The Ex was much more successful than me towards the end of our time together. She'd always earned more (about 1.5 times my pay for much of our marriage). She was good at her work where I was barely adequate (and after I got into a comparably paid job, my inadequacies became ever more glaring). Looking back, I'm not sure it was much of an issue for me; at the least, I only remember feeling bad about it when my nose was rubbed in it. The article I found last night, however, gave me a perspective I hadn't really had before: hers. To quote New York magazine -
For women, the shift in economic power gives them new choices, not least among them the ability to reappraise their partner. And husbands, for their part, may find to their chagrin that being financially dependent isn’t exactly a turn-on. According to psychologists (and divorce lawyers) who see couples struggling with such changes, many relationships follow the same pattern. First, the wife starts to lose respect for her husband, then he begins to feel emasculated, and then sex dwindles to a full stop.I like to think I've always kept confidences, but I'll breach them here sufficiently to say that this passage could almost have been verbatim. I find it somehow comforting to know that, from its inception, my only serious relationship carried the seeds of its failure. Whether I'd been a good man, husband and father or a bad one, it would always have gone the way it did. Certainly I was the best lawyer I knew how to be: indeed, I always thought that the time and energy I gave to my work was one of the reasons our home life was so awful at the end. And despite being a much more effective lawyer now, I still would be out-earned by her, and professionally outmatched. I would be OK with this, because the work I do matters, and because I'm mostly putting my skills at the service of people who need them, and that is enough for me in a way it could never have been for her.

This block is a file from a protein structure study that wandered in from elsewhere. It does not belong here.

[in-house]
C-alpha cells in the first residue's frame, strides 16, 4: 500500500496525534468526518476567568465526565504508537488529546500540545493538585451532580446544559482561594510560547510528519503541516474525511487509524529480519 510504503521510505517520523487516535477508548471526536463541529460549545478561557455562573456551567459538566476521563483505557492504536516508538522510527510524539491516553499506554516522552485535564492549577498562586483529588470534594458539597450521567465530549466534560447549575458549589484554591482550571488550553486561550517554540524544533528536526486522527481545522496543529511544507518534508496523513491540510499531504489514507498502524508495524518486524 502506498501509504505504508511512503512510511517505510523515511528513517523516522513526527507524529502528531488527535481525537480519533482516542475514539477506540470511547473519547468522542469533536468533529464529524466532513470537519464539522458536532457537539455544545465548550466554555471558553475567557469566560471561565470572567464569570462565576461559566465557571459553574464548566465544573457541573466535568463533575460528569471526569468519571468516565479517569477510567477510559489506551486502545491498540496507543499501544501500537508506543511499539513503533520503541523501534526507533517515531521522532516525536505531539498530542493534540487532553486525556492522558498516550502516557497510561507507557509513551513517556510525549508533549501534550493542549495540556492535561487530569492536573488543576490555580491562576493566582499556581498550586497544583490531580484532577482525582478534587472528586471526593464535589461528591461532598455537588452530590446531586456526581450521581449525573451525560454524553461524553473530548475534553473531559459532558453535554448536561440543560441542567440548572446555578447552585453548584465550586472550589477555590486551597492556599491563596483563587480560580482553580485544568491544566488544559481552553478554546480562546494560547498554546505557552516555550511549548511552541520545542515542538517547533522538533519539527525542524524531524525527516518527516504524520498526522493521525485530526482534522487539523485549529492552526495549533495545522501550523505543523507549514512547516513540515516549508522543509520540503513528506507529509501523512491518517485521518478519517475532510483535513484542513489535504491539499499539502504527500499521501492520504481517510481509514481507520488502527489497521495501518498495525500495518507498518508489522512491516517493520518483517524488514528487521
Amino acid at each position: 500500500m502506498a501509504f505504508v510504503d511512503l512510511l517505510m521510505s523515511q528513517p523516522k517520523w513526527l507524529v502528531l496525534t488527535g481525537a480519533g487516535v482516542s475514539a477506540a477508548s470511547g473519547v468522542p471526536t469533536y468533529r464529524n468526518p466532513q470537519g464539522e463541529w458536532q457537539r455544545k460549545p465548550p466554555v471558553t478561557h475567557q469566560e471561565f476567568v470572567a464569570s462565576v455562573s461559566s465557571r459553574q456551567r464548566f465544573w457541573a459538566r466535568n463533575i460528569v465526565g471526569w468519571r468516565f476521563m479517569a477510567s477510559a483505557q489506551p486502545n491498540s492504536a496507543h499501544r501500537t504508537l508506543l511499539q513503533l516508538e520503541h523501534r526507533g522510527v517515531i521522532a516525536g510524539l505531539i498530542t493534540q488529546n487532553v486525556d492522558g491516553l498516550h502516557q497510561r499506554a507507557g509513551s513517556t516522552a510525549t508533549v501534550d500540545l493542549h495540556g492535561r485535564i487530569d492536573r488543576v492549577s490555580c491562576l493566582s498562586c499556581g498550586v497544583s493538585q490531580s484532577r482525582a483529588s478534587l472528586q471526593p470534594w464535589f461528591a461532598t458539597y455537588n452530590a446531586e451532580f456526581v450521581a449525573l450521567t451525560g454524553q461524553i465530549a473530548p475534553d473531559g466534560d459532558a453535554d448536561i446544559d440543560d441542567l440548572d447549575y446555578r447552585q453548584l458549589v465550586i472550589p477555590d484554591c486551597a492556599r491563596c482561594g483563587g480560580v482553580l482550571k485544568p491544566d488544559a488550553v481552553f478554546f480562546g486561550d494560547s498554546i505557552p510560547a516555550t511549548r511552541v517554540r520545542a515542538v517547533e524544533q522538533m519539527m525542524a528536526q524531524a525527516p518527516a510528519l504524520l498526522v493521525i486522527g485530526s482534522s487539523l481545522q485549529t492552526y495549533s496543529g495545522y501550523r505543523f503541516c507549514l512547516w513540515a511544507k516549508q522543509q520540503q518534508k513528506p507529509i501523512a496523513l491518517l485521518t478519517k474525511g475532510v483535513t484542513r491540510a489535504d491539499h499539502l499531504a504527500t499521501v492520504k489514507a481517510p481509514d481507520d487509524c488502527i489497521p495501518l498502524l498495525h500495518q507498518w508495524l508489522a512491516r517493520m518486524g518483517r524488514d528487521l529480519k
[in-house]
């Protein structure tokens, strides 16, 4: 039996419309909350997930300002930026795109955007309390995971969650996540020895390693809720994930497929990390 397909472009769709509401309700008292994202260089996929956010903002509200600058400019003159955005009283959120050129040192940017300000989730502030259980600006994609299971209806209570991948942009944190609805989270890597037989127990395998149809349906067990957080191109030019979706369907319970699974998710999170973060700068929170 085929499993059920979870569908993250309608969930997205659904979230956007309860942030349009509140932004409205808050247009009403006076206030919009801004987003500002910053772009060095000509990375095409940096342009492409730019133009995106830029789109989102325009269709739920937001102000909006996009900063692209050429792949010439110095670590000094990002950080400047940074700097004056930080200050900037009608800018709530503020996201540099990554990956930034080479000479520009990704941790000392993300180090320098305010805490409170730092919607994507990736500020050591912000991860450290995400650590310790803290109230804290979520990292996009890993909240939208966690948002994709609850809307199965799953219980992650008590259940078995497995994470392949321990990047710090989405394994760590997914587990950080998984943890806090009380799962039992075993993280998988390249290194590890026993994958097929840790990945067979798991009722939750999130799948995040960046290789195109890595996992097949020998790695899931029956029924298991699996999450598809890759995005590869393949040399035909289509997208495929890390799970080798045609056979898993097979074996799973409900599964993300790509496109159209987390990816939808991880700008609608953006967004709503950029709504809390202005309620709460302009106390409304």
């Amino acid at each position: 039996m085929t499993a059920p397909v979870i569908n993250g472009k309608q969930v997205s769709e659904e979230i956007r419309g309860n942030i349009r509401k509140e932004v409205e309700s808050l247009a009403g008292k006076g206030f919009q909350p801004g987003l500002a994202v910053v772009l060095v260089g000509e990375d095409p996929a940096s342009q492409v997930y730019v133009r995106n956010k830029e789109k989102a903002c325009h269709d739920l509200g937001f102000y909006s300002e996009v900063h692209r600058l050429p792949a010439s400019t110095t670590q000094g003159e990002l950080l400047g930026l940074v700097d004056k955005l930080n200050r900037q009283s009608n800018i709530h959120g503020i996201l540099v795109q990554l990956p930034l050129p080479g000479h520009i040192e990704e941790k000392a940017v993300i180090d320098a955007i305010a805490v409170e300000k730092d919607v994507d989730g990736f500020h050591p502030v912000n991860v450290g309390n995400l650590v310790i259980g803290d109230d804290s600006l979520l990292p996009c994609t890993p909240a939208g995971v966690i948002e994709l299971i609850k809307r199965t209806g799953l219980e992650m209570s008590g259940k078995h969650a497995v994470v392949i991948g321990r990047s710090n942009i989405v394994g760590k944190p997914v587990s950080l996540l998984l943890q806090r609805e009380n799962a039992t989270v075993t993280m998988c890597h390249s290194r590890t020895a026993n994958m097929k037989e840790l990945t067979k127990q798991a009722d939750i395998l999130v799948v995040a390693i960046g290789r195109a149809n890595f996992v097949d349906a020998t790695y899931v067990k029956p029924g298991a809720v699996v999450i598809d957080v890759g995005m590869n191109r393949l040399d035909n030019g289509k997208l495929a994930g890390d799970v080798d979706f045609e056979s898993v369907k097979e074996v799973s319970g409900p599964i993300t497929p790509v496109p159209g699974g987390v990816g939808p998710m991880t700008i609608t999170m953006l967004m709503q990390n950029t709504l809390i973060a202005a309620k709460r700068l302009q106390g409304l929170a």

Anna, a public-relations executive, saw her relationship with her Web-designer husband collapse as she became more and more successful and he floundered. In the last year of their marriage, she earned $270,000 while he brought in $16,000.
“He never spent money that wasn’t his in an extravagant way,” she says while taking therapeutic sips of a Sea Breeze at Tribeca Grill on a recent evening. “But by not helping, he was freeloading.” ...
While they may have been able to avoid the truth while she was off at work during the day, it came back to haunt them at night. “Sexuality is based on respect and admiration and desire,” says Anna. “If you’ve lost respect for somebody, it’s very hard to have it work. And our relationship initially had been very sexual, at the expense of other things.
“Sex was not a problem for him,” she goes on. “It was a problem for me. When someone seems like a child, it’s not that attractive. In the end, it felt like I had three children.”
“The minute it becomes parental, it becomes asexual”
My current circumstances would not be everyone's cup of tea. I can understand that. I live in rentals. I have no deep ties to anywhere much. And yes, there'll be no cards coming my way on this or any other Valentine's Day. And I'm good with that. No: I'm better than good.
I'm where I'm supposed to be.
|Image from here|